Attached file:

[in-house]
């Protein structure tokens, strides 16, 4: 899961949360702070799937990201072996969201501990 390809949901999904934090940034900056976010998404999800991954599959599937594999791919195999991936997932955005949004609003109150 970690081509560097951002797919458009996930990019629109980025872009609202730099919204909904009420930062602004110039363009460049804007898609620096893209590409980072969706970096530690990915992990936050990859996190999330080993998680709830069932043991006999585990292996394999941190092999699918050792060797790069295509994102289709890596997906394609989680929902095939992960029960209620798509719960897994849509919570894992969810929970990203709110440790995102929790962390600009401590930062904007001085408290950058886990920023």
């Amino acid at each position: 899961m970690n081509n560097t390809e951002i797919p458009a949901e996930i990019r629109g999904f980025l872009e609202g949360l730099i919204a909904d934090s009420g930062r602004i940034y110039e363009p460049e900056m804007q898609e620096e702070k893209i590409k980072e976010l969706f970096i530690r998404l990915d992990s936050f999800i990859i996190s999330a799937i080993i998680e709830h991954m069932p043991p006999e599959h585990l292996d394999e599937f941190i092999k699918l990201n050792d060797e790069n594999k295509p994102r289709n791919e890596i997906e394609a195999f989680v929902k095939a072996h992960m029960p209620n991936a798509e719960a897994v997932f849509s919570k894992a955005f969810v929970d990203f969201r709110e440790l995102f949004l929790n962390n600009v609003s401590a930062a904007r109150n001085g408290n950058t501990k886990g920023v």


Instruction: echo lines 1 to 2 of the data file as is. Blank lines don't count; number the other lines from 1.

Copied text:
[in-house]
């Protein structure tokens, strides 16, 4: 899961949360702070799937990201072996969201501990 390809949901999904934090940034900056976010998404999800991954599959599937594999791919195999991936997932955005949004609003109150 970690081509560097951002797919458009996930990019629109980025872009609202730099919204909904009420930062602004110039363009460049804007898609620096893209590409980072969706970096530690990915992990936050990859996190999330080993998680709830069932043991006999585990292996394999941190092999699918050792060797790069295509994102289709890596997906394609989680929902095939992960029960209620798509719960897994849509919570894992969810929970990203709110440790995102929790962390600009401590930062904007001085408290950058886990920023």